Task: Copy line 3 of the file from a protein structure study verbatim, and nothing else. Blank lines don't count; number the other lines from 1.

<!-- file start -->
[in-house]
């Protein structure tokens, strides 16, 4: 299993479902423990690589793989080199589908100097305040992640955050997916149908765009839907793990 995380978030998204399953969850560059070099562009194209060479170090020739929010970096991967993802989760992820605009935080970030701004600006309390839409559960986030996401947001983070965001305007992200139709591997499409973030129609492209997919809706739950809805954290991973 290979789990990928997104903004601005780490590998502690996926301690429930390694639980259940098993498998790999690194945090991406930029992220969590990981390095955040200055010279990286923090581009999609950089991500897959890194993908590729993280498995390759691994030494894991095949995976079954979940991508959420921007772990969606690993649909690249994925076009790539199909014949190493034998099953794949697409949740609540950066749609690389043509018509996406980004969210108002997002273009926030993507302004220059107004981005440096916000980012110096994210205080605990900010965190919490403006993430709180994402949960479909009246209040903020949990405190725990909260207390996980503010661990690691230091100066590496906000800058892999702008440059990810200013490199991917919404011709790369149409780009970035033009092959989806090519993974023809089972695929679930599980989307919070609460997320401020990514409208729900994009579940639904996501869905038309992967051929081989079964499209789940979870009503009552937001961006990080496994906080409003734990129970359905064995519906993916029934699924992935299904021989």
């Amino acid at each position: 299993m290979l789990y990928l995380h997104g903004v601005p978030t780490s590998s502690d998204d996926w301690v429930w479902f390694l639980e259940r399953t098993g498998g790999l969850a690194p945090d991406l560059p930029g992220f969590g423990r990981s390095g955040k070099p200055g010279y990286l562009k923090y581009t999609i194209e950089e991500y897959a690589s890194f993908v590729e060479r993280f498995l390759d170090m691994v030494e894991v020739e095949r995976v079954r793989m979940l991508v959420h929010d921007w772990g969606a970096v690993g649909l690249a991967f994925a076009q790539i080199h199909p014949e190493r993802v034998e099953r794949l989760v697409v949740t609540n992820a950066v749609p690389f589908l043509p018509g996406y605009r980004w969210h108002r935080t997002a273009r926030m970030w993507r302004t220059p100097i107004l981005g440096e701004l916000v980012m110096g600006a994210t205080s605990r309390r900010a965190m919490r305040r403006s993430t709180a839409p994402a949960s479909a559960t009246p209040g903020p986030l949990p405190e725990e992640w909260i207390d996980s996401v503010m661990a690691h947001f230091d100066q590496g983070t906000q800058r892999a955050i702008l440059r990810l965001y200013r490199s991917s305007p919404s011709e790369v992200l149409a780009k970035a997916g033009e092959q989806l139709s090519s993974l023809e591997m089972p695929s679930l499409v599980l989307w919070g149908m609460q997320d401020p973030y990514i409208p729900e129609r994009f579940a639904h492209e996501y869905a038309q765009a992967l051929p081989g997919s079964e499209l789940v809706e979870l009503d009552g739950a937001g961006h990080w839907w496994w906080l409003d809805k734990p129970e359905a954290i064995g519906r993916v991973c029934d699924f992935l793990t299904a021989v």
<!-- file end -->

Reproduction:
């Amino acid at each position: 299993m290979l789990y990928l995380h997104g903004v601005p978030t780490s590998s502690d998204d996926w301690v429930w479902f390694l639980e259940r399953t098993g498998g790999l969850a690194p945090d991406l560059p930029g992220f969590g423990r990981s390095g955040k070099p200055g010279y990286l562009k923090y581009t999609i194209e950089e991500y897959a690589s890194f993908v590729e060479r993280f498995l390759d170090m691994v030494e894991v020739e095949r995976v079954r793989m979940l991508v959420h929010d921007w772990g969606a970096v690993g649909l690249a991967f994925a076009q790539i080199h199909p014949e190493r993802v034998e099953r794949l989760v697409v949740t609540n992820a950066v749609p690389f589908l043509p018509g996406y605009r980004w969210h108002r935080t997002a273009r926030m970030w993507r302004t220059p100097i107004l981005g440096e701004l916000v980012m110096g600006a994210t205080s605990r309390r900010a965190m919490r305040r403006s993430t709180a839409p994402a949960s479909a559960t009246p209040g903020p986030l949990p405190e725990e992640w909260i207390d996980s996401v503010m661990a690691h947001f230091d100066q590496g983070t906000q800058r892999a955050i702008l440059r990810l965001y200013r490199s991917s305007p919404s011709e790369v992200l149409a780009k970035a997916g033009e092959q989806l139709s090519s993974l023809e591997m089972p695929s679930l499409v599980l989307w919070g149908m609460q997320d401020p973030y990514i409208p729900e129609r994009f579940a639904h492209e996501y869905a038309q765009a992967l051929p081989g997919s079964e499209l789940v809706e979870l009503d009552g739950a937001g961006h990080w839907w496994w906080l409003d809805k734990p129970e359905a954290i064995g519906r993916v991973c029934d699924f992935l793990t299904a021989v």